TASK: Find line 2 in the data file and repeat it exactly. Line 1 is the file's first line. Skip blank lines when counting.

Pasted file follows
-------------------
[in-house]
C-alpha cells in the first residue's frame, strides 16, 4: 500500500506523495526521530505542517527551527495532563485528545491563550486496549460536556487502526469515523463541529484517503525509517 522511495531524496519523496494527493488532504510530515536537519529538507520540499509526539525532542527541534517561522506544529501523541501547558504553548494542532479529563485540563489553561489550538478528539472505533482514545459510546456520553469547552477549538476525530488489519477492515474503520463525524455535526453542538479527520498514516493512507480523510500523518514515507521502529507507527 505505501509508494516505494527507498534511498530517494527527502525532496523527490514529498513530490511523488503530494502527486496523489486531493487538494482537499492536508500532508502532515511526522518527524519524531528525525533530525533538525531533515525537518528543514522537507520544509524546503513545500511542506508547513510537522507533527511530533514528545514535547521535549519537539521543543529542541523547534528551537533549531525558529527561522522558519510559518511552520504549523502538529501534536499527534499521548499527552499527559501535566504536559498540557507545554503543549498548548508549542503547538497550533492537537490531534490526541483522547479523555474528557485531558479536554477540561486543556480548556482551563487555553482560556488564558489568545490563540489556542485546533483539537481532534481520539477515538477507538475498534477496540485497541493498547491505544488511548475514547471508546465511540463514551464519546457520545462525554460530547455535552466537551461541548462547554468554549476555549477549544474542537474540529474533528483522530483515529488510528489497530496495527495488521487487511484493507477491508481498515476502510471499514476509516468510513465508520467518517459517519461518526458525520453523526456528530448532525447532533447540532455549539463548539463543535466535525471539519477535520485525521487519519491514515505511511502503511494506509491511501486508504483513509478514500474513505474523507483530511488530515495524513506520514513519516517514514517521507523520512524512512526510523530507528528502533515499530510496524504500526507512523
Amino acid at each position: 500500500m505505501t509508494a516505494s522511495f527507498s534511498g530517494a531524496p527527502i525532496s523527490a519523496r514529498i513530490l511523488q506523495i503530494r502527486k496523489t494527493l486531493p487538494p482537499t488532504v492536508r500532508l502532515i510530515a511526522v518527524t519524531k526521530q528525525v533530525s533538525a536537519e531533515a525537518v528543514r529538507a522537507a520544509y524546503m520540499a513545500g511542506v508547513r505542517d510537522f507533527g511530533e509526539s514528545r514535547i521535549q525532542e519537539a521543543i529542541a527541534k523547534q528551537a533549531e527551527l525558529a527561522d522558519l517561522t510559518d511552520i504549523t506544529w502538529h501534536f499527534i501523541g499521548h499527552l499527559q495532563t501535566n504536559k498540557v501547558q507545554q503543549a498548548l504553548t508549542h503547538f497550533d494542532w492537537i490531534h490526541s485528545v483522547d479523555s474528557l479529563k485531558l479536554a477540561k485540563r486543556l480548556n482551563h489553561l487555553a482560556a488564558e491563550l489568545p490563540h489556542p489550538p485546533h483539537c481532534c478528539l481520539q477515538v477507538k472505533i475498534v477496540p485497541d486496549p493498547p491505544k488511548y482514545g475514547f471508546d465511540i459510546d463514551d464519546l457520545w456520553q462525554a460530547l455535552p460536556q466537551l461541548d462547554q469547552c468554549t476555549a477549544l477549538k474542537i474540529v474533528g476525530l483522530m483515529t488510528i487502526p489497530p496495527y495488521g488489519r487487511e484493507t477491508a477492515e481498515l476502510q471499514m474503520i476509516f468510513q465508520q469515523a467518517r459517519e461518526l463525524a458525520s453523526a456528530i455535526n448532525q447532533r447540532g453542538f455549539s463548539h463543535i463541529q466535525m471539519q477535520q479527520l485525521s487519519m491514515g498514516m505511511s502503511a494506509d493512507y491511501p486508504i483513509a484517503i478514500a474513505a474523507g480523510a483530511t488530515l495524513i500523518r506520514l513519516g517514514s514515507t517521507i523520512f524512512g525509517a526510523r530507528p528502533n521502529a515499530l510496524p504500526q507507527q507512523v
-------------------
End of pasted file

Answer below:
C-alpha cells in the first residue's frame, strides 16, 4: 500500500506523495526521530505542517527551527495532563485528545491563550486496549460536556487502526469515523463541529484517503525509517 522511495531524496519523496494527493488532504510530515536537519529538507520540499509526539525532542527541534517561522506544529501523541501547558504553548494542532479529563485540563489553561489550538478528539472505533482514545459510546456520553469547552477549538476525530488489519477492515474503520463525524455535526453542538479527520498514516493512507480523510500523518514515507521502529507507527 505505501509508494516505494527507498534511498530517494527527502525532496523527490514529498513530490511523488503530494502527486496523489486531493487538494482537499492536508500532508502532515511526522518527524519524531528525525533530525533538525531533515525537518528543514522537507520544509524546503513545500511542506508547513510537522507533527511530533514528545514535547521535549519537539521543543529542541523547534528551537533549531525558529527561522522558519510559518511552520504549523502538529501534536499527534499521548499527552499527559501535566504536559498540557507545554503543549498548548508549542503547538497550533492537537490531534490526541483522547479523555474528557485531558479536554477540561486543556480548556482551563487555553482560556488564558489568545490563540489556542485546533483539537481532534481520539477515538477507538475498534477496540485497541493498547491505544488511548475514547471508546465511540463514551464519546457520545462525554460530547455535552466537551461541548462547554468554549476555549477549544474542537474540529474533528483522530483515529488510528489497530496495527495488521487487511484493507477491508481498515476502510471499514476509516468510513465508520467518517459517519461518526458525520453523526456528530448532525447532533447540532455549539463548539463543535466535525471539519477535520485525521487519519491514515505511511502503511494506509491511501486508504483513509478514500474513505474523507483530511488530515495524513506520514513519516517514514517521507523520512524512512526510523530507528528502533515499530510496524504500526507512523